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 Post subject: hello
PostPosted: Sat Jan 09, 2010 5:19 pm 
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hi, I am now here, and currently going trough paws (day 33), my addiction was half to full street-g of heroin by snorting. I had intermittent runs of 2-4 weeks sober and some other day or two while using. This was going on for two years with some other two of occasional but rare use before. Hence I think my habit wasn't that extreme, still I suffer some paws symptoms which now begun cycling between normal and bad. Before there was mainly bad, but in a way manageable. Through subdocs video I now realized I never really broke through paws symptoms the last two years - I sometimes thought I was depressed or even bipolar. I reckon that doing opiates constantly for years and then quitting could result in long term paws where subox long-term-maintenance could be necessary for people getting into a routine before final withdrawal from all opiates.

In my case I think subutex wouldn't do any help, because I never had too much to complain when coming off opiates acutely - I don't know why, as I heard people having harsher wds using less drug or for a shorter run than me. Paws is plaguing me though, but I seem to handle it and I sleep well, though a little too much. There are blurred but significant life events to be processed as well. I now know it goes for some time, somedays good and then crashing back to symptoms. It takes as long as it takes. What's helping me is writing to forums, sensible comments like subdocs and gaining as much as information on the psychological aspects of addiction and paws. Through self reflection addictive thought complexes can be separated from the sane and counterstrategies can be formed. I tried to quit before and always relapsed because I didn't know anything. I do have sober routines and friends which help me, and these became role-models for a sober life.

My message is: every person is different and has had different experiences, so everybody should be treated accordingly - as far it is possible. And nobody has ever the right to look down on someone doing different. And last of it all, its a disease, not a weakness.


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PostPosted: Sat Jan 09, 2010 10:24 pm 
Welcome to the forum pawspaw. Congratulations on getting clean! PAWS is very difficult indeed. There are many of us here who, like you, managed to get clean for periods of time then found ourselves suffering from the symptoms of PAWS. For many of us relapse was the next step unfortunately. Sometimes even though we understand what is going on and can see it pretty clearly intellectually, we still cannot get out from under the gloom of it all. We want to feel better. That is only natural. There are certainly people who are able to get and stay clean without medications and who will, through lots of education and support, make it over the long haul. I surely hope you are one of them!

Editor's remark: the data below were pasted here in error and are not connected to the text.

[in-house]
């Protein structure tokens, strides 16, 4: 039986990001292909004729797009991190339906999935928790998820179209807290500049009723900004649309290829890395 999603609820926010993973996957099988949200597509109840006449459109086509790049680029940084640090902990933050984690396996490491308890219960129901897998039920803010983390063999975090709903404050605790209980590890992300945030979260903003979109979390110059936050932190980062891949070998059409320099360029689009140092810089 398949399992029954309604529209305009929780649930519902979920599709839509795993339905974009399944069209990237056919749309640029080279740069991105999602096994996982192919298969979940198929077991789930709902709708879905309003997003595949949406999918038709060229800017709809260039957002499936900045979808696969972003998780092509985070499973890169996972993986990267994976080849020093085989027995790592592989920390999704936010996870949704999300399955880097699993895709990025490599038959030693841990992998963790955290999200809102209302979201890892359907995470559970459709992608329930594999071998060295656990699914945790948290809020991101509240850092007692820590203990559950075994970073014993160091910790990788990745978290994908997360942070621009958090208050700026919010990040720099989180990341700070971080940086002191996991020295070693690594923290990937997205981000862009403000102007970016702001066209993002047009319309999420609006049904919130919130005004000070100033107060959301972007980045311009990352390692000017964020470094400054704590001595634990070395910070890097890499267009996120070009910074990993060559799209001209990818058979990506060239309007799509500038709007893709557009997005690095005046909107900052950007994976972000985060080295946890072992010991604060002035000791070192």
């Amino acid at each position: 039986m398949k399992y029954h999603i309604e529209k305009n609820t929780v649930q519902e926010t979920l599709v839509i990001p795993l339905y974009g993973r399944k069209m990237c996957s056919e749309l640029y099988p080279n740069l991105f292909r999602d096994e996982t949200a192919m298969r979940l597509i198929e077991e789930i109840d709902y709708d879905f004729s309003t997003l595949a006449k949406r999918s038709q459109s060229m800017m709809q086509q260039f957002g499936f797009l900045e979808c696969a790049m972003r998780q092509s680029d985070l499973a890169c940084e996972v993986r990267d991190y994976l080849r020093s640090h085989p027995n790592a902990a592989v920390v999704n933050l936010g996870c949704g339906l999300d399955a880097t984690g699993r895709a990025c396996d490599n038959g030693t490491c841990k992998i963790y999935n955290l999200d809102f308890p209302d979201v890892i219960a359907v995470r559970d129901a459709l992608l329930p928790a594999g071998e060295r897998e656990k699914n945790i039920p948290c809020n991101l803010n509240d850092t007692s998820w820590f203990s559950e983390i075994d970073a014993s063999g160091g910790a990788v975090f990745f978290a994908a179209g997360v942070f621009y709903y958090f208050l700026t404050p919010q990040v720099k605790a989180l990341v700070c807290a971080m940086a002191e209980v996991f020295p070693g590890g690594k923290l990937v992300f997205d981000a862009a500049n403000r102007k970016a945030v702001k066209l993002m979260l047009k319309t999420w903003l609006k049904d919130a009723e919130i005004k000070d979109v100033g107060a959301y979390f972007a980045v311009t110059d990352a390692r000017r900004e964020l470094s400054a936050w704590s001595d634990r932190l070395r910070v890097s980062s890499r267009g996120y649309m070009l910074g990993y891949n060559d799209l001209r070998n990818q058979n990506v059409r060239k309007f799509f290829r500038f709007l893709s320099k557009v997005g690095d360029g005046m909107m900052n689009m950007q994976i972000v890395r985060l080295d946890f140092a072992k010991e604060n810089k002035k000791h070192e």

I'm glad you are seeking alternatives by educating yourself and that thus far you've been able to sustain your recovery by doing what you've been doing. I do believe that a positive attitude goes a long way. However, if you find that your struggle with PAWS continues and you are close at all to relapse, please do yourself the favor that a lot of us here have done and meet with a Suboxone doctor and consider this medication.
I agree with you completely that everyone who struggles with addiction is different and it is not a one-size-fits-all situation when it comes to treatment options. And you are so right when you say that no one should be looked down upon when it comes to one's personal path to recovery. What matters the most is that we are making the choices that bring us the most health, productivity, growth and potential for happiness that we can find!
Best of luck to you as you move forward. Stay strong and keep your recovery your number one priority! I'm hoping your symptoms pass soon and you're feeling better every day. Keep us posted on how you're doing.


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PostPosted: Sun Jan 10, 2010 12:54 am 
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Pawspaw,
Welcome to the community, glad to read your postings.
Quote:
Through subdocs video I now realized I never really broke through paws symptoms the last two years - I sometimes thought I was depressed or even bipolar.


So many people do not realize how long the effects of their drug use can last. While using, we are used to "instant gratification" and when finally ready to attempt a life free from addiction, we want instant results. Understand that it took time to build the addiction, it will take just as long (if not longer or indefinitely) to repair the damage done both physically and psychologically.

The most important point to make is that you should not give up, NO matter what! You are totally right in saying Nobody has the right to look down on another for choosing a different path to recovery. It does not matter HOW you get there, just as long as you get there.

Keep fighting for your sanity, and keep posting!- SW

_________________
"It is never too late to be what you might have been!" - George Eliot


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Fond Du Lac Psychiatry
Dr. Jeffrey Junig, M.D., Ph.D.

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